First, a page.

To walk through the middle of Toronto's Kensington Market on a Saturday in the early ’80s was to enter what locals called the “wobble zone.” There on a stretch of Kensington Avenue, between St. Andrew and Baldwin, the booming bass sounds coming from two sets of opposing speakers could throw passersby a little off balance.
The duelling sound systems, like something out of The Harder They Come, belonged to a pair of Jamaican expat musicians who ran competing reggae record shops, each facing the other. Stranger Cole came first, in 1978, launching his Roots Records store – the first Caribbean business in the Market – at 58 Kensington. Four years later, Rannie “Bop” Williams opened Record Corner across the street, at number 63.
Rannie, a guitarist from Spanish Town outside Kingston, had played with the likes of Bob Marley, Jimmy Cliff and Sly and Robbie. He arrived in Toronto in 1980 and quickly gravitated to the Market, selling reggae recordings, some on his Ronnie Bop label, and leading his own band, Yah Wah Deh.
Where Rannie was an accomplished behind-the-scenes session musician, Stranger had been a major star in Jamaica, a bona fide singing legend from Trench Town. Born Wilburn Theodore Cole (nicknamed “Stranger” because he looked like no one in his family), he began writing songs and recording as a teenager for producer Duke Reid, cutting early ska numbers like the popular “Rough and Tough.”
For the rest of the decade, as ska turned into rocksteady and then reggae, Stranger’s hits kept coming. Working with other famous producers like Bunny “Striker” Lee, Sonia Pottinger and Lee “Scratch” Perry, he recorded a string of duets with Patsy Todd, Ken Boothe and Lester Sterling, his partner on the bubbling classic “Bangarang,” considered the first reggae song.
When the hits ran out, Stranger emigrated to England to try his luck. Marley’s “Punky Reggae Party” was still on the horizon, but English kids had already caught on to Jamaican singles like Desmond Dekker’s “The Israelites.” And the reggae instrumental “The Liquidator” was a popular tune in soccer stadiums all over the country. Into that environment stepped Stranger, who toured the U.K. with Owen Gray and Alton Ellis in front of large crowds, and briefly found a new generation of fans for his vintage songs.
In 1973, at the suggestion of an uncle who lived here, Stranger moved on to Toronto. Things weren’t easy at first; Stranger took work at a Tonka Toys factory, then at Eaton’s department store. But his turning point came when a friend offered to share space in his Kensington Market carpet store. “The carpet thing wasn’t doing well for him, especially in winter,” Stranger, now 77 and living back in Jamaica, told Chris Flanagan in his 2017 Cole documentary Ruff & Tuff. “So I started selling some of the records I had out of his shop and it grew from there.”
Among the Market’s jumble of butchers, cheese shops and fruit and vegetable stalls, Roots Records stood out as something different. Over the door was a sketch of the Ethiopian emperor and Rastafarian god Haile Selassie. The front window featured lettering in red, gold and green paint, while on the sidewalk sat Stranger’s rickety sound system, held together with bailing wire. Stranger would warmly greet visitors, flashing his gold-capped grin, and the store quickly became a popular downtown hub for the city’s Caribbean community.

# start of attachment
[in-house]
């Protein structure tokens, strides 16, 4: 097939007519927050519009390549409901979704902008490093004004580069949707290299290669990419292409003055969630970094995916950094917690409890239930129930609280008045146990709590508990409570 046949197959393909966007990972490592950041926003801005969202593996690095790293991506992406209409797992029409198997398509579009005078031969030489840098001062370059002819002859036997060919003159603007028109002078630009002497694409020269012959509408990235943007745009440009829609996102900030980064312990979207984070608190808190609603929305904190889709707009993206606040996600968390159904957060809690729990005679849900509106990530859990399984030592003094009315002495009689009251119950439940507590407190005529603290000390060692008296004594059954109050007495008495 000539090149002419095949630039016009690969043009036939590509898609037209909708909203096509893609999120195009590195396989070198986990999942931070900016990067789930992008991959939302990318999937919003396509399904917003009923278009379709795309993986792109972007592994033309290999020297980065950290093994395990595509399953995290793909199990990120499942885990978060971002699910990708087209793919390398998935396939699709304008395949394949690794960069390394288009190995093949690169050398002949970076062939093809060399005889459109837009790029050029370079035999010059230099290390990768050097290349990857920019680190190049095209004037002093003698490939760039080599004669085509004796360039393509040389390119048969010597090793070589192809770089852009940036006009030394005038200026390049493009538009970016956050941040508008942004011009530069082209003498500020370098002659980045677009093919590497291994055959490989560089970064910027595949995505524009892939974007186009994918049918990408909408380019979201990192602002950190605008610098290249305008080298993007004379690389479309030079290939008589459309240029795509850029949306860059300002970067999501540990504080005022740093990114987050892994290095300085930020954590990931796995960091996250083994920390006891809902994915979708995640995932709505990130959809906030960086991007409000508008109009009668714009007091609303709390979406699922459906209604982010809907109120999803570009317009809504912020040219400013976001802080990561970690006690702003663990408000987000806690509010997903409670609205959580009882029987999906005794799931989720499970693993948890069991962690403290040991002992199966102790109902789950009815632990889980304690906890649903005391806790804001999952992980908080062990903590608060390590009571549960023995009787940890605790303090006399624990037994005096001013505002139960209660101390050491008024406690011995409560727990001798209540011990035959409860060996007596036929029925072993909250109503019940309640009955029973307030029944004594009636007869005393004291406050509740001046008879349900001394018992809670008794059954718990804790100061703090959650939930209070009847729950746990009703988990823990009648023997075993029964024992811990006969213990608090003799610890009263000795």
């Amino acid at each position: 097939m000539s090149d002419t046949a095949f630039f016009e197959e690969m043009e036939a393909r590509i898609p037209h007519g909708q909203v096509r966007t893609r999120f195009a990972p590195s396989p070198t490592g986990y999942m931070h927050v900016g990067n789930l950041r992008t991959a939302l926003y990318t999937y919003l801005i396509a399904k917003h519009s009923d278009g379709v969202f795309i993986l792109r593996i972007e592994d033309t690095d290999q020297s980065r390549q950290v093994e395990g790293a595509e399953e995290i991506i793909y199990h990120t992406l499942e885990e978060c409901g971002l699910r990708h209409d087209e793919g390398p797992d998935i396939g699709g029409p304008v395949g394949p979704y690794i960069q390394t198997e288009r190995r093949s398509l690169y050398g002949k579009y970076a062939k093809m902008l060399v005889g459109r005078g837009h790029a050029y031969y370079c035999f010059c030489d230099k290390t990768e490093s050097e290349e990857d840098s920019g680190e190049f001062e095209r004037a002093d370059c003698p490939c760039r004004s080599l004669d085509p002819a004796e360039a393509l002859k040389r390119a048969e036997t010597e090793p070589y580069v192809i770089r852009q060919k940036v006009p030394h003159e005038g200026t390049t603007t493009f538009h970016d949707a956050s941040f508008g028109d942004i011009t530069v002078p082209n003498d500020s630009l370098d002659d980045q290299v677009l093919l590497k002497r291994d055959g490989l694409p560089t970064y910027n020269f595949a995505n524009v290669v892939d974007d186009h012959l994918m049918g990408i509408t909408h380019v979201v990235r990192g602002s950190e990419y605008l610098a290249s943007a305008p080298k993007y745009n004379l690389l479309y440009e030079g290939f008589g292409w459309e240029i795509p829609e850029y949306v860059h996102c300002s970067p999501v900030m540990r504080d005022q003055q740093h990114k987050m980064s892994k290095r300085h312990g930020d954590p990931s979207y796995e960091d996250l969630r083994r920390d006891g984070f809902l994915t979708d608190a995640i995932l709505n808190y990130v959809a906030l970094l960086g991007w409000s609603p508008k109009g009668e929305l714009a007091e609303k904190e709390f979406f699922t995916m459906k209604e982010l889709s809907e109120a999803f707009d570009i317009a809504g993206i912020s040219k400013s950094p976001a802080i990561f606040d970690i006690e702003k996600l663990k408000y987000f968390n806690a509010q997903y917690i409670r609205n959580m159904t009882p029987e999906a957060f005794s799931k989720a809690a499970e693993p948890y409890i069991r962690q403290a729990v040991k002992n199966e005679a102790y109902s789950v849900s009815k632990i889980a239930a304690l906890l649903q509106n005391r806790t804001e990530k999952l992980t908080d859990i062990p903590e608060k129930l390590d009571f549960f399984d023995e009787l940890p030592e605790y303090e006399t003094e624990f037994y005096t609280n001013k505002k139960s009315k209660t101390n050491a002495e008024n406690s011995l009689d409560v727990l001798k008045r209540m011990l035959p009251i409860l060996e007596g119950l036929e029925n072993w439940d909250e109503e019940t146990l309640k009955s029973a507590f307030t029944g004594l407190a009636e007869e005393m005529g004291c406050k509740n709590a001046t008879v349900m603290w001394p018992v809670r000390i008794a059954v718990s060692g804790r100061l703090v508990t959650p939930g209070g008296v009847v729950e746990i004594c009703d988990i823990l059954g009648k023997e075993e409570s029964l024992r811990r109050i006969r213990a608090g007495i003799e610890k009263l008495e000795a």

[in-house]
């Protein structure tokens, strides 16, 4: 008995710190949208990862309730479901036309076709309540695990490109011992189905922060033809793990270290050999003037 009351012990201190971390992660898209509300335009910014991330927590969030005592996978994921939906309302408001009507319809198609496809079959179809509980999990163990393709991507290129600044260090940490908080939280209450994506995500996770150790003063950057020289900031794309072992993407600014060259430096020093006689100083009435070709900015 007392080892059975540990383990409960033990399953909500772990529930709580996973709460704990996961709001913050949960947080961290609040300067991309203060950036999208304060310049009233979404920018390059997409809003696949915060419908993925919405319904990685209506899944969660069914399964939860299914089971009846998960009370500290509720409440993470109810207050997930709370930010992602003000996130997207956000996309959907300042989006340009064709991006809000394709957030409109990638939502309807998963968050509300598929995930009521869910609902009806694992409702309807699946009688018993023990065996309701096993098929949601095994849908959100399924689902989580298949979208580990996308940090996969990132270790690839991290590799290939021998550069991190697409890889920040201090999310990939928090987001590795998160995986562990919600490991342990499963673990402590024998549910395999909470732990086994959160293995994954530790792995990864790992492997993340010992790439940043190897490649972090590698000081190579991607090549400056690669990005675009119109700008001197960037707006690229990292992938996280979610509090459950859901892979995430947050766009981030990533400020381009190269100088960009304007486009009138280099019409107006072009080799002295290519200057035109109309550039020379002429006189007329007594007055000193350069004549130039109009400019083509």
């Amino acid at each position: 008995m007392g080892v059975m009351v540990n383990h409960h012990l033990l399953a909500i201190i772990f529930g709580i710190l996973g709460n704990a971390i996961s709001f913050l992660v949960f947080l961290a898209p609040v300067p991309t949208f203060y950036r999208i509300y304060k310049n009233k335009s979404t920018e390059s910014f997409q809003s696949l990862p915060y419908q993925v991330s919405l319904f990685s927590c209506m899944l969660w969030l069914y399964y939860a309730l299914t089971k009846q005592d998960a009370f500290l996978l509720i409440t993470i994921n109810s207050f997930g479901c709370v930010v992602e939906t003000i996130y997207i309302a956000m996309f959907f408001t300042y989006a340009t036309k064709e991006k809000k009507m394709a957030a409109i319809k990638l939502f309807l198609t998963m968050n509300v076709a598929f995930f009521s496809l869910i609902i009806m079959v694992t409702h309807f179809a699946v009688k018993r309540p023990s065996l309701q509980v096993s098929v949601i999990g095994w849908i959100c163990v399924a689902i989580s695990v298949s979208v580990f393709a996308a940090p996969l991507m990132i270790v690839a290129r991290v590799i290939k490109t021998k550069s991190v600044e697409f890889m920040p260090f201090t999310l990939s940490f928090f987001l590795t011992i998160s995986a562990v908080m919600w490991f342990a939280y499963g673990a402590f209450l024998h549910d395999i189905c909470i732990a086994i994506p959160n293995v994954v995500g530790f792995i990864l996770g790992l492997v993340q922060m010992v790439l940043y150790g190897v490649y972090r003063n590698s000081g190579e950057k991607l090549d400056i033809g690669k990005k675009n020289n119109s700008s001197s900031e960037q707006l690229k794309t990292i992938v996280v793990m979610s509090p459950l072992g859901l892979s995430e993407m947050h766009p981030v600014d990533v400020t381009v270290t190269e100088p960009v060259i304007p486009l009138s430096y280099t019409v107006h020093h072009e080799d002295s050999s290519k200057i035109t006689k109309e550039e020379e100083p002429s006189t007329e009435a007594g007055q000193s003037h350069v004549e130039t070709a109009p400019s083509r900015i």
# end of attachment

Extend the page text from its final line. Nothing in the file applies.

“Stranger is a beautiful human,” recalled Mohjah, then guitarist with Toronto roots reggae rockers Truths & Rights, “and was really like a father to us. We’d go to his shop, hang out and talk about music. Stranger looked to us as the new generation and pushed us to do the work to take reggae further.”
Nearby Stranger’s was another Caribbean gathering place that Mohjah remembers: Tiger’s Coconut Grove, a café run by Eric Vernon “Tiger” Armstrong, a former Jamaican wrestler, horse trainer and limbo champion who’d once performed on Yonge Street as Lord Power during the calypso craze of the early ’60s. Decorated like a Jamaican beach bar, with palm fronds and a wallsized mural of island scenes in shades of emerald green and coral pink, Tiger’s was the Market’s first source of curry goat, veggie patties and tropical juices. “I’d always go there to get my drink.” Mohjah says. “Pina colada!”
Fergus Hambleton, co-founder with Jo-Jo Bennett of Canadian reggae stars the Sattalites, also has fond recollections of Tiger and Stranger. “In the late ’70s, Tiger let my group the Basics play in his place,” he recalls, “even though we were a rock band and only played reggae occasionally, when R. Zee Jackson sat in with us.” Adds Hambleton, then living on nearby Spadina: “The Market was my introduction to reggae. One night, a friend and I were walking by Stranger’s and found a garbage bag outside filled with about 150 Jamaican 45s. Not sure why he’d thrown them out, but we went back to my place and divvied them up. Listening to those singles was a real education for me.”
When Stranger returned to performing and recording, sometimes solo and occasionally with the band Chalawa, he called on other Jamaican legends living in Toronto – Jackie Mittoo, Leroy Sibbles and Johnny Osbourne among them – as well as players like Hambleton to accompany him. Adrian Miller was just a teenager absorbing musical influences when he first encountered Stranger at Toronto’s Summer and Half Moon recording studios. But later, as a lead singer himself, first with Earth, Roots and Water and later with 20th Century Rebels, he spent as much time as he could down in the Market visiting Roots Records.
“Stranger had everything in there – the cream of ska, reggae and rocksteady on labels like Beverley’s, Treasure Isle, Studio One and Tuff Gong,” Adrian recalls. “It was like a who’s who of Jamaican music and I was the kid in the candy store, taking it all in.”
Originally published in the April/May issue of West End Phoenix
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